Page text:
Making children smile and laugh while at the same time providing a good lesson in history is a challenge best appreciated by teachers. But for Carl Hatfield, a West Jordan resident who has spent nearly 40 years visiting schools all over Utah not as a teacher but as a performer.

Hatfield enjoys the challenge of stimulating the natural curiosity of young students and satisfying the curiosity with demonstrations using real objects with historical significance.During the hourlong presentation, students get an opportunity to see a rock that floats, wood that sinks, steel that can turn to fire and water that creates light. They also seek demonstrations of phonographs dating back more than 100 years, shoes worn by a Confederate soldier during the Civil War, part of a cannon ball that dates to about 1850, even a rope that seems to tie itself into knots.

Watching Hatfield demonstrate his objects and tell the history of the various items makes one wonder who is having more fun, the kids or Hatfield. Hatfield's face and voice are full of life as he moves from object to object. He weaves a tale full of information to go with each demonstration, giving the historical background and a lesson to provide knowledge without the drudgery of a schoolbook approach.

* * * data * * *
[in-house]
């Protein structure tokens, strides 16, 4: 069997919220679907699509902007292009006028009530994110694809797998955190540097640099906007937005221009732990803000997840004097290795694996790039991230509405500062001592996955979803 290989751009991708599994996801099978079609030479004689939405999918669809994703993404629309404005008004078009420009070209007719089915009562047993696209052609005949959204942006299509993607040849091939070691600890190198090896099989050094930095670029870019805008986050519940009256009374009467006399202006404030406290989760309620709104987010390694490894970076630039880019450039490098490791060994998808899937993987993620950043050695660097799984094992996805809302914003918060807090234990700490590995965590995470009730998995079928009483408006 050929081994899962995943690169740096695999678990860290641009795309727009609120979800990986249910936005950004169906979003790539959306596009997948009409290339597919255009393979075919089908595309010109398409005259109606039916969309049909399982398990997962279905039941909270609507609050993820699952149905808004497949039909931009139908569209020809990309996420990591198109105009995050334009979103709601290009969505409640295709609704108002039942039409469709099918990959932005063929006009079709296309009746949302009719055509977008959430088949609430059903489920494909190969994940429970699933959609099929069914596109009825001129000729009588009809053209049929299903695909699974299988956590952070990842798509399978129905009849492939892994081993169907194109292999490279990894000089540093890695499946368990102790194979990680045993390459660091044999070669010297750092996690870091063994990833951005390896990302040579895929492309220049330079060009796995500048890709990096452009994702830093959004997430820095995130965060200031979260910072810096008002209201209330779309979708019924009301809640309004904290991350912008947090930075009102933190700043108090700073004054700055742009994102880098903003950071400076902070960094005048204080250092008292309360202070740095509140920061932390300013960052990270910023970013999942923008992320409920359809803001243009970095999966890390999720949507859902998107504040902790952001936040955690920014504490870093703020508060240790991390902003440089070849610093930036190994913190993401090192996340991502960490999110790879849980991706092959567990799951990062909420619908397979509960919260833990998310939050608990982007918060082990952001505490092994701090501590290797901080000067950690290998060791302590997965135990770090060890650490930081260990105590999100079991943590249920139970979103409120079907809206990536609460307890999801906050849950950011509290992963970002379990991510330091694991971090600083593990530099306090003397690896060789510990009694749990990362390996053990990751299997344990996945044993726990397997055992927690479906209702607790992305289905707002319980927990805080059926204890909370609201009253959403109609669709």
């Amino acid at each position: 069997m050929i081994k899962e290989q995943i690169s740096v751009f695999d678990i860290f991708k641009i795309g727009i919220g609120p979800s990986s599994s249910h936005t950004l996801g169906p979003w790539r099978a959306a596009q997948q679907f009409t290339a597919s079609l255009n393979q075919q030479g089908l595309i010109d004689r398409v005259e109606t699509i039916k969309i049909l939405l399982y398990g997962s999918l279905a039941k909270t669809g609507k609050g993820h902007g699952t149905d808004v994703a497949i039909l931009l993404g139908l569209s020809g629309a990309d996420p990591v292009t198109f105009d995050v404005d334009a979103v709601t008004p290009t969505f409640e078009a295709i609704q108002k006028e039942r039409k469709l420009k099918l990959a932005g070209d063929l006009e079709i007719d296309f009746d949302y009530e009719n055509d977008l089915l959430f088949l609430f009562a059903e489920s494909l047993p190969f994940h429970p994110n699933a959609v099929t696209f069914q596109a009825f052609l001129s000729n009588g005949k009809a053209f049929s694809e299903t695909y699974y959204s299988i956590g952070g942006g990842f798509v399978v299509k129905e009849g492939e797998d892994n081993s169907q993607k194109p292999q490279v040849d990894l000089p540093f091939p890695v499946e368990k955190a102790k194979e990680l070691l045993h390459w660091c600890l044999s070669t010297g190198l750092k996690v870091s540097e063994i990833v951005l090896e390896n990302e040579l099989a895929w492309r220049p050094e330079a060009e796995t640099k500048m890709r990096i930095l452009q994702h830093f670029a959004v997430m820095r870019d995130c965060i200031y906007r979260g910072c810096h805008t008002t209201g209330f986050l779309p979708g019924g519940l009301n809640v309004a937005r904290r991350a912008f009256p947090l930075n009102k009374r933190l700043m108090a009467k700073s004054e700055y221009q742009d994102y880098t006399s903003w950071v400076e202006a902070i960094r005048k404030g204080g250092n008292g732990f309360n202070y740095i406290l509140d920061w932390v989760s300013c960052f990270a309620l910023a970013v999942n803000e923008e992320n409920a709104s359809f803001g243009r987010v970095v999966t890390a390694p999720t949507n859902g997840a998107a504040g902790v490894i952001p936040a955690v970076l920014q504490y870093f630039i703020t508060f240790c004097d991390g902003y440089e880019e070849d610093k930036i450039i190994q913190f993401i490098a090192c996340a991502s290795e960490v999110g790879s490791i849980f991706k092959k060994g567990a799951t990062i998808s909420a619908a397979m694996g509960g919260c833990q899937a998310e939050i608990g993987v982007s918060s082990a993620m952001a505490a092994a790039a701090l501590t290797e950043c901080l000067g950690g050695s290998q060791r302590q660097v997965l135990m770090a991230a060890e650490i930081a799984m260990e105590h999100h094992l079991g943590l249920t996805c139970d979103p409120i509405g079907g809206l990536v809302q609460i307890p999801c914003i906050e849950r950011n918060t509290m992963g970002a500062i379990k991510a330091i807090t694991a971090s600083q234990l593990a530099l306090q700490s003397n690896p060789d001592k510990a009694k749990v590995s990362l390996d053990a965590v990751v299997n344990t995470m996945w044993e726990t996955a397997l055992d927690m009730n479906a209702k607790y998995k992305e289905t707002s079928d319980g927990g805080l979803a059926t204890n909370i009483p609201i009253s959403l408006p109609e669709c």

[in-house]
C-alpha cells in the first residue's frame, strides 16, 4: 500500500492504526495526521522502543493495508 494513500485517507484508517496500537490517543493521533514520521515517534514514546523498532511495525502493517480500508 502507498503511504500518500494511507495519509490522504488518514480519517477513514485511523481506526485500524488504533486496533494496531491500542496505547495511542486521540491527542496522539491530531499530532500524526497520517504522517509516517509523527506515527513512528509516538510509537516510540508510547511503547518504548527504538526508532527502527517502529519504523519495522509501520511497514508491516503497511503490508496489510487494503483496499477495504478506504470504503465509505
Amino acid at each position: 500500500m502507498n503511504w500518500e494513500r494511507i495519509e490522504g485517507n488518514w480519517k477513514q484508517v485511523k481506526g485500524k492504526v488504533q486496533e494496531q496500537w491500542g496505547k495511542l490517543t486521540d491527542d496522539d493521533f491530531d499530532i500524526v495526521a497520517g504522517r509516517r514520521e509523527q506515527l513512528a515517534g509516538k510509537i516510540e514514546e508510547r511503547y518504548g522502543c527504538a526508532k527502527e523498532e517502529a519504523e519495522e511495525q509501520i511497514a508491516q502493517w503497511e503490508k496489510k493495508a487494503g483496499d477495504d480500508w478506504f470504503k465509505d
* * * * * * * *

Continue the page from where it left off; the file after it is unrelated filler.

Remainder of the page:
The rapt attention and spontaneous oohs and ahs that the demonstrations elicit are ample proof that the children enjoy their learning experience.

For the 70-year-old Hatfield, who is retired from Hercules, getting out to the schools and an occasional senior citizens center is the spark that keeps life interesting. "I thoroughly enjoy going to the schools and showing these kids things that they wouldn't see any other way. The senior citizens enjoy it because it brings back a bit of the past. Often they start singing along with the records I use in the demonstrations."

Hatfield said he welcomes the opportunity to visit new schools and hopes to keep his traveling history demonstration on the road for several years to come.